Now comes the time to find out how much you can remember about the movement before you started!

Segregate the pieces into their various categories. As a general guide, the wheels of the striking train will have pins in appropriate places whilst the going train will be comprised of plain wheels. The actual train sequence can be established by observing the gauge of steel used for the arbors and pivots - the pinions next to the barrel will be the strongest and so on right up to the escape wheel.

If you removed the mainspring from a barrel, it must now be re-fitted. If you do not have access to a mainspring winder, you will need the strong leather gloves you should have used to remove it. Having thoroughly cleaned the spring of old lubricant, wipe the surface with a rag coated in mainspring grease. It is not critical to cover the whole surface, because as the spring winds and releases during use, lubrican will spread naturally.

Insert the outer end of the spring onto the hook inside the barrel. When sure that it has engaged, start to turn the spring into the barrel and after each half turn, rotate it. If, after a turn or two you don't think your wrists are strong enough to finish the job, go back now. Once you are half way, you cannot let go and will need to finish the job somehow. Wind in the spring by hand until the centre coils pop in. Take great care with mainsprings as they contain a lot of energy when coiled.

A large mainspring such as one from a fusee clock needs a mainspring winder. Avoid touching the coils of the spring with the piece you are currently winding in.

If you prefer to use an oil lubricant (and Turret clock oil is a favourite for this), apply two to three drops of oil into the coils before snapping on the barrel covers.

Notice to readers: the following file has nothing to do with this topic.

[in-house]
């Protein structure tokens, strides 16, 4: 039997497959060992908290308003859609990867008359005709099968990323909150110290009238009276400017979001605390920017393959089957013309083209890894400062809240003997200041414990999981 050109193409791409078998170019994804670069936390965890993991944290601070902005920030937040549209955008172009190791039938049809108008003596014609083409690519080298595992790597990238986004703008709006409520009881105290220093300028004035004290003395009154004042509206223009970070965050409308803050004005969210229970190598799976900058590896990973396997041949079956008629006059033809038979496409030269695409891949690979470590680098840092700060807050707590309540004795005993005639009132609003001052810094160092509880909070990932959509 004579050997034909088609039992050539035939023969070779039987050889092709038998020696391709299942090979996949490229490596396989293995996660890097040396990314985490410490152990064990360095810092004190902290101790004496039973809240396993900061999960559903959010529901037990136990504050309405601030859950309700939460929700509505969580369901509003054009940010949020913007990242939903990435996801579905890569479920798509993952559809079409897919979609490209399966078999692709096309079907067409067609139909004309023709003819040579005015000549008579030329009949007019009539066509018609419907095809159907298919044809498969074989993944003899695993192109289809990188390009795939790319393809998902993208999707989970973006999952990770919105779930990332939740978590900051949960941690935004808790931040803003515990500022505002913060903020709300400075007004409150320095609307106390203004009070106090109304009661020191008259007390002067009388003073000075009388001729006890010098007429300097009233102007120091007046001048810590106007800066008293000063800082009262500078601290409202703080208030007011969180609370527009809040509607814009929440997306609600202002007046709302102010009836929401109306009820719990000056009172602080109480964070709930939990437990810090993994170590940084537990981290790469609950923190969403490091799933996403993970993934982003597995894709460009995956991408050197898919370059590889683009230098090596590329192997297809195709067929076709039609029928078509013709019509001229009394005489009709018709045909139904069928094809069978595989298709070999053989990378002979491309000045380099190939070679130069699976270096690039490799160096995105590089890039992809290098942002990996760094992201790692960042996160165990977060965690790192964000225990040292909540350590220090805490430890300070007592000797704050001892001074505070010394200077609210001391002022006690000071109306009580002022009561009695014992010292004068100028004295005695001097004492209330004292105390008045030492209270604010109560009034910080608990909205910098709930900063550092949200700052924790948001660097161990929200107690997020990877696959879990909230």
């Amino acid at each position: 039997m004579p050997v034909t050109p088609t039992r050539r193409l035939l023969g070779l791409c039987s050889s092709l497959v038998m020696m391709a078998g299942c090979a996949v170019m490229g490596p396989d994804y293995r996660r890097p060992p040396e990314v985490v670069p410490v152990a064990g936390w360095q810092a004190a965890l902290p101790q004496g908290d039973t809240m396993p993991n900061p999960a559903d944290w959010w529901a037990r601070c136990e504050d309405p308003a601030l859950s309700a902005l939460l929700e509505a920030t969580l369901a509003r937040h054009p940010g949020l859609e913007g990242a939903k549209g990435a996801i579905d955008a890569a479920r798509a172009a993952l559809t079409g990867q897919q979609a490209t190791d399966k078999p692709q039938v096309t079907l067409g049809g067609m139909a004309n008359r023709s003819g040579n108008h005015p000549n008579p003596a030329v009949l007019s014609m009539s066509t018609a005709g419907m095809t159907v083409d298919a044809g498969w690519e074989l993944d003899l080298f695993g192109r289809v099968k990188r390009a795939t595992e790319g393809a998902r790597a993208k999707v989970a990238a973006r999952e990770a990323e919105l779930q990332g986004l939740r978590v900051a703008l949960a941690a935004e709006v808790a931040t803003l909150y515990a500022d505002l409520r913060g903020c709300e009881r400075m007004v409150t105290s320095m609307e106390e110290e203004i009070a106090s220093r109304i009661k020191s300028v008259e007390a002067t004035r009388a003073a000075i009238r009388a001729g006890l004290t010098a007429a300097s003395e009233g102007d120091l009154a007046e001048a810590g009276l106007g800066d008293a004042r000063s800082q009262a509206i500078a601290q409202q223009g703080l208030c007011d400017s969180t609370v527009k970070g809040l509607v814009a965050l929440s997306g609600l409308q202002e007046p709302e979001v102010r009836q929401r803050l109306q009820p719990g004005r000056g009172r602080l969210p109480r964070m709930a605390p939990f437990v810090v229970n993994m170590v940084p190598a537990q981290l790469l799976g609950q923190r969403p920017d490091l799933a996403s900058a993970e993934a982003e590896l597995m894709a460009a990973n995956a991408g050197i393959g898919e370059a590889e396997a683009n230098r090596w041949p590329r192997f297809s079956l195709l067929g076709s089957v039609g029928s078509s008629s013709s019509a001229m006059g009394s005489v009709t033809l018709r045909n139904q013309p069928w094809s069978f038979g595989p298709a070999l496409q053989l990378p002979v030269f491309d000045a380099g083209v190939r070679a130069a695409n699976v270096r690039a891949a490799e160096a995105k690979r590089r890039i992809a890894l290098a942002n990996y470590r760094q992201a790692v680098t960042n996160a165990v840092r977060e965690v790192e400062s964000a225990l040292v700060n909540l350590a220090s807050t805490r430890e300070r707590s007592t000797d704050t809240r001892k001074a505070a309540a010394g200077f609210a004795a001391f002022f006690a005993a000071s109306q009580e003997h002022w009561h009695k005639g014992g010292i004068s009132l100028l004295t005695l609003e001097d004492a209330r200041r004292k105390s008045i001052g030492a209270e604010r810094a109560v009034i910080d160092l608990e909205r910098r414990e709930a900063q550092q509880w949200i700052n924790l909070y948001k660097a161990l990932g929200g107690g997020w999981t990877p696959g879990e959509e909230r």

Fit the barrel covers (remembering any punch marks to line up with the barrel) and fit new lines to fusee clocks using the knot illustrated. The fusees, if fitted, should be assembled and a trace of oil applied to the click spring. Check the ratchet for operation before assembly; chain fusee clocks can have the chain fitted later. Placing the back plate on a polystyrene block covered with a lint free cloth or some other arrangement, place the barrels in position. Build up the train in sequence until all the wheels are in place. Remember that some parts may have been screwed onto the inside of the plates.

Any fusee line passes between the appropriate obstacles. The striking train must be adjusted so that it comes to a halt immediately after the last hammer blow. This will allow a good run up next time. Place the front plate on and locate all the pivots in their holes. Try starting with the barrel end of the plates, and fit a tapered pin or nut in as soon as the plates come together. With everything correctly located, lock the plates together tightly and check the motion of the trains using hand pressure. If all is well, the fusee lines can now be taken up on the barrel (not the fusee itself). Spread the line evenly across the barrel and when hand tight, replace the ratchet wheel and click.

At this stage, replace the hour wheel, bridge and striking mechanism on the front plate. When all is assembled correctly and both trains are not obstructed by over-tight bushes etc., put some power onto the mainsprings. Fusee clocks should be given between 1 1/2 - 2 1/2 turns to the barrel arbor before the clock is wound, depending on the age of the spring. Wind the clock and check that the line is taken up properly by the fusee. Once on, it will look after itself. Check that the stop work (usually an arm attached to the inside of the plate) operates to prevent the clock being overwound. This will obstruct the fusee when the line passes near it.

Repairing Your Own Clocks by Mervyn Passmore